forward. Based on their performance from this series, we should expect
the best from the Suns. They’ve played well enough to earn that.   

  1. maneasy - May 10, 2010 at 4:37 PM

    suns + an iota of hope = delusional
    Great to hear the fan’s for the suns pound their chest and claim their team dominate in every respect of the game. Well, whatever floats your boat… Just glad the fans from phoenix are willing to put themselves out there. Lakers in six… leaving room to err…

  2. Anonymous - May 10, 2010 at 4:52 PM

    Lakers are going to dominate the suns just like they are dominating the Jazz. They are scrappy and will fight like Utah has but they just don’t have the length or depth. Big deal if Phoenix beat the 7 seed, who cares…. L.A. is peaking perfectly and just gonna beat it up!!

  3. Sunsburn - May 10, 2010 at 5:08 PM

    I think these chingo suns fans have had there brains baked in the desert too long. The only way phoenix beats L.A. is if they pass legislation for automatic wins when Lakers come into that state or something. Looking at the past few months I’m sure their super-psycho rightsky population could manage something like that. Screw Arizona and their itty bitty teeny weeny suns, man. Lakers will beat it uuuuuuup

  4. cdboss - May 10, 2010 at 5:43 PM

    If the SUNS hit the threes, they are tough to beat. I think the SUNS will prevail in 6 games. The SUNS are palying like a team and they look really solid

  5. Anonymous - May 10, 2010 at 5:59 PM

    LMAO!!! super-psycho rightsky population??? man you must be crazy or all that smog in l.a. is gettin to your head. it aint about size buddy its about how you move the ball and control the tempo of the game which no one does as good as the suns SUNS in 6

  6. NeutralObserver - May 10, 2010 at 6:19 PM

    For the record, the Suns were down 0-2 to the Lakers (not 0-3) in 1993 and came back to win the series 3-2, en route to the finals where they lost to the Bulls.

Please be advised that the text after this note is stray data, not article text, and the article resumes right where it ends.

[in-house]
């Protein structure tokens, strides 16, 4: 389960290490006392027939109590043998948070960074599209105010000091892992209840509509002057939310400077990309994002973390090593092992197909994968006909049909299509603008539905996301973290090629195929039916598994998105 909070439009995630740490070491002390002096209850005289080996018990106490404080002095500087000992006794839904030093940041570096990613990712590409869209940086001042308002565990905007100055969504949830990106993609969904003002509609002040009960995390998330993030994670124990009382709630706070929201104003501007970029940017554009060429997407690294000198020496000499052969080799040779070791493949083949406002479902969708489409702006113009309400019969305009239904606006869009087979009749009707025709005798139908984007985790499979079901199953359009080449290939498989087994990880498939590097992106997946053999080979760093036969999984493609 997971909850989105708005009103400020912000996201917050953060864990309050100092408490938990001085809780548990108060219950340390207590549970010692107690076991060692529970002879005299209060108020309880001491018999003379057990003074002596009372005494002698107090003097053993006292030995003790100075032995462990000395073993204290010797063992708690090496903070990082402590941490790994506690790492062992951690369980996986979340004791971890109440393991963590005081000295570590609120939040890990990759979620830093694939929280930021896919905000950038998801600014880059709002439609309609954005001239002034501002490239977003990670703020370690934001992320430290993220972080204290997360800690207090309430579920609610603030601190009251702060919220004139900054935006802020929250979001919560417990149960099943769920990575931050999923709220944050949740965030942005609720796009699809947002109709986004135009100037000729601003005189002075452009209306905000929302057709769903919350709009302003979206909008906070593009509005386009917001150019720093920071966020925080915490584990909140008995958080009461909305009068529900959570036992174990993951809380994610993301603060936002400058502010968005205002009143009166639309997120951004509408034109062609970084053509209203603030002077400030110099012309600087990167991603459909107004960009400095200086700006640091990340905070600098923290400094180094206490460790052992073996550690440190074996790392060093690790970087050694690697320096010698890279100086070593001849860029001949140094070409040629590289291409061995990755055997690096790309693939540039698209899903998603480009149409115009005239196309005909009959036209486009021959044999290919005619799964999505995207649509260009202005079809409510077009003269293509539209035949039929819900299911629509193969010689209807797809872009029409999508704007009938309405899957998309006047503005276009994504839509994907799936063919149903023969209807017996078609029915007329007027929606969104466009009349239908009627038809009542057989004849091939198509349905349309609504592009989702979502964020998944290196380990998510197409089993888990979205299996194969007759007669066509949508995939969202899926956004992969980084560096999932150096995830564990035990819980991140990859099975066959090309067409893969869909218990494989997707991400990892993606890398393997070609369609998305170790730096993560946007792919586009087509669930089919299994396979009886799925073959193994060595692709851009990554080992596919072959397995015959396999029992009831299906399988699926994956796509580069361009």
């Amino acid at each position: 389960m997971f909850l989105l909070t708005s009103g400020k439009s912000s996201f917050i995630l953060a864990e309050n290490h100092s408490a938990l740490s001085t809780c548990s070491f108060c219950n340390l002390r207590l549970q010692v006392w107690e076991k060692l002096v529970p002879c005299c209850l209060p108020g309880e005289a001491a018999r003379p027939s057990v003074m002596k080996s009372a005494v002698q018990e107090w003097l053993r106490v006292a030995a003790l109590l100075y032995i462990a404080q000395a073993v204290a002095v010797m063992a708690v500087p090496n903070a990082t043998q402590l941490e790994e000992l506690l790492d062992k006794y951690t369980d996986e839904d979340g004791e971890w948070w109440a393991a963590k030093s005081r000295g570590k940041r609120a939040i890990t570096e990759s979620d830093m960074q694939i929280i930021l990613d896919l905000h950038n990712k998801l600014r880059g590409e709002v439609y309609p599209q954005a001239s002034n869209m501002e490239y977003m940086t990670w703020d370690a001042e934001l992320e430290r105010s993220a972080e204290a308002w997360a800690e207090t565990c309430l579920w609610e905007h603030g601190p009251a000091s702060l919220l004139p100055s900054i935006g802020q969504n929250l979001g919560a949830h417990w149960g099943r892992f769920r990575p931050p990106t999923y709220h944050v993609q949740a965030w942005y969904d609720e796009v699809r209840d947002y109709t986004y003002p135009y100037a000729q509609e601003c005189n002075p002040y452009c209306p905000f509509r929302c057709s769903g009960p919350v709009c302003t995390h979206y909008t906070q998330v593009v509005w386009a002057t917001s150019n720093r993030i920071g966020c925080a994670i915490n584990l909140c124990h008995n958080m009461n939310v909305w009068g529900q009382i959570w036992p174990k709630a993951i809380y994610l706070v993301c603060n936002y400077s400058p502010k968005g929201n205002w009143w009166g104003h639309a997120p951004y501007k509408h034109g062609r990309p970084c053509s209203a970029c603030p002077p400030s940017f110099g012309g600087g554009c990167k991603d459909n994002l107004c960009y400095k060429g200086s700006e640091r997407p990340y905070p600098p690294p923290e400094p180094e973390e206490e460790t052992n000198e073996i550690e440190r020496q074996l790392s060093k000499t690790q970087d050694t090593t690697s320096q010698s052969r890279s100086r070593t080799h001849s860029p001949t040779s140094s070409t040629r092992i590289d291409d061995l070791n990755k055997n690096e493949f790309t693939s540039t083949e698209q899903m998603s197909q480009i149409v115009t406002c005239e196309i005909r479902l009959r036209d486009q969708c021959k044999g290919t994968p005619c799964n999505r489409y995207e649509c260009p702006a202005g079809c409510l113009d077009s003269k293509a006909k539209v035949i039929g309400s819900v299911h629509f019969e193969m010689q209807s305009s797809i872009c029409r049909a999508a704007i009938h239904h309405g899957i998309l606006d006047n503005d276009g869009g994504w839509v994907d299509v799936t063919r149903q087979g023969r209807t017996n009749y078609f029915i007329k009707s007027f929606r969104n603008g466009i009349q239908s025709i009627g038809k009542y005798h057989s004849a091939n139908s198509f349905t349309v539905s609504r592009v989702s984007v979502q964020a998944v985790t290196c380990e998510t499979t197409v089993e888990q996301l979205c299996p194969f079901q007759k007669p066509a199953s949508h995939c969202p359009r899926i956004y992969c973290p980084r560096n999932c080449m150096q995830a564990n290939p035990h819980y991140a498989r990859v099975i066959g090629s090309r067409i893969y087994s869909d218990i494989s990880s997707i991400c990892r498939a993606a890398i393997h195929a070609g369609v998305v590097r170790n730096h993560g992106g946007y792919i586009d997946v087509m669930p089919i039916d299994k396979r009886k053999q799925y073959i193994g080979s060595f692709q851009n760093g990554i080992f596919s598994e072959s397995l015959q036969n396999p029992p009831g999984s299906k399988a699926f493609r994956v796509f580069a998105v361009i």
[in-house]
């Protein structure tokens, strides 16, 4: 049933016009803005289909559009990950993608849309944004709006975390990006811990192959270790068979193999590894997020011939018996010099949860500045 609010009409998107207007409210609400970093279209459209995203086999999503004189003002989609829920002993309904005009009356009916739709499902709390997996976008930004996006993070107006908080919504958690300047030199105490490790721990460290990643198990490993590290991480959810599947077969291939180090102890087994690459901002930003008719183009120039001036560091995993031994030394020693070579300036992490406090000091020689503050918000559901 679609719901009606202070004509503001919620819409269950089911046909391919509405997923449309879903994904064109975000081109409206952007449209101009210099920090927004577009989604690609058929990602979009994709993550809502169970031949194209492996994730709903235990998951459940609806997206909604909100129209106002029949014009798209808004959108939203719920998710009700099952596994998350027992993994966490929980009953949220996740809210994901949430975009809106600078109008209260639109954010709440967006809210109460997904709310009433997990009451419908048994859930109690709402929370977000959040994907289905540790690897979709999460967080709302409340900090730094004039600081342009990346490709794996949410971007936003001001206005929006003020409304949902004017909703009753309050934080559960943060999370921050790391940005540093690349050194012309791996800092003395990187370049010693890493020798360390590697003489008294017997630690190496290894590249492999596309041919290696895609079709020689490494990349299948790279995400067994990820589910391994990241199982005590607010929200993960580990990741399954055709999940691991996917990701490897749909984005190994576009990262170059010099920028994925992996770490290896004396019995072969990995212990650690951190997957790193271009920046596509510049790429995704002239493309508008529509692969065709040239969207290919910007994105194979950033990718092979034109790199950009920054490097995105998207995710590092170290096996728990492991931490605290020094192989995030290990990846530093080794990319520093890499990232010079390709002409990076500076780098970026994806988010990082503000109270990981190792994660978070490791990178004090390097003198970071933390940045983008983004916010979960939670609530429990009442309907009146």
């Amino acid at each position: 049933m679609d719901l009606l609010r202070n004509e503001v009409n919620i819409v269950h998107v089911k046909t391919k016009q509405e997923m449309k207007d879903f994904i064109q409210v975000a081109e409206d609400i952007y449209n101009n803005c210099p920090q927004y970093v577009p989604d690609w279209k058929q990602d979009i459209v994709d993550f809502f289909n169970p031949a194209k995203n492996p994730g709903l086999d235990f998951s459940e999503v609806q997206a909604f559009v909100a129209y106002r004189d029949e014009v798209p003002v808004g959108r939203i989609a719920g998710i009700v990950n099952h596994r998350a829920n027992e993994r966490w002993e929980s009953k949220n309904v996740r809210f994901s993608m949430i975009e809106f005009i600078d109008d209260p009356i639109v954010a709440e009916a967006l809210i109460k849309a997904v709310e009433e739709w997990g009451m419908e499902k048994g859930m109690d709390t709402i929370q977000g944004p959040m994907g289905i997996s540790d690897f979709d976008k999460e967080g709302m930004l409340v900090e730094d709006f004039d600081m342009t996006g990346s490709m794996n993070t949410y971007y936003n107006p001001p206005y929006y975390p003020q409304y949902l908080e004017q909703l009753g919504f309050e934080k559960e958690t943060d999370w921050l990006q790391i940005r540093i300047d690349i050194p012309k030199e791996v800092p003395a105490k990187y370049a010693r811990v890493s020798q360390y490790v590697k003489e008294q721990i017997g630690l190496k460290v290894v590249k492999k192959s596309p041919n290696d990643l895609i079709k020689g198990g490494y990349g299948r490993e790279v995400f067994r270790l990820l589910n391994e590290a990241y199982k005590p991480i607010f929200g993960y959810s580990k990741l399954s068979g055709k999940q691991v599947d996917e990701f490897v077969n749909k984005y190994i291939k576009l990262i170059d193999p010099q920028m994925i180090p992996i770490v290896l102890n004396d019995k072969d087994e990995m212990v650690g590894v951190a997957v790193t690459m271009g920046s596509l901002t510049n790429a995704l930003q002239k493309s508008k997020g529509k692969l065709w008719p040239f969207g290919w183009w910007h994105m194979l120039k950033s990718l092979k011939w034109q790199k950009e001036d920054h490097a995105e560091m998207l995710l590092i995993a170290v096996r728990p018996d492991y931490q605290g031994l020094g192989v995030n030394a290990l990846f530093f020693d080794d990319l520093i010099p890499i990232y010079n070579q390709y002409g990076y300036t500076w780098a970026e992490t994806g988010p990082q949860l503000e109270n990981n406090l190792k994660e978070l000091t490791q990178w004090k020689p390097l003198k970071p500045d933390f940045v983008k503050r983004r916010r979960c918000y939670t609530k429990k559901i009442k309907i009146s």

7. SunsHater - May 10, 2010 at 7:35 PM

    Don’t you Suns fans have some illegal Mexican migrants to help across the border or something?

  8. Tony - May 10, 2010 at 8:09 PM

    Yeah….3 of 4 regular season games in which the first 2 the Suns faced the Lakers in LA after playing the night before. The 3rd game PHX won by 15 and the 4th Lakers by 7…..Suns are a lot better than you think. Gasol and Kobe can’t play 48mins every game in the series…

  9. Elefantdude - May 11, 2010 at 2:14 AM

    The Suns came back from a 1-3 deficit in 2006 against the Lakers.
    http://www.nba.com/playoffs2006/series_phxlal.html

  10. scratch - May 11, 2010 at 2:41 AM

    Umm it was 1-3, no team has come back from being down 0-3

  11. danny - May 11, 2010 at 4:16 AM

    It’s kinda funny reading some of the really intelligent post. Like Suns beat the Lowly 7th seed. just think the seedings in the West didnt play out until the last week of the season. With 2 weeks to go the Suns where the 8th seed. Go figure all you brainiacs. keep up the intelligent post, I love the good laughs.

  12. zonashadow - May 11, 2010 at 2:34 PM

    Historically the Spurs won on no talented Bowen, Horrey, both thugs that relied on street ball behavior. The Lakers have Kobe the Rapist, a thug if there ever was one. Please, the biggest gang banger in sports Paul Pierce relies on physical fouls when no one is watching.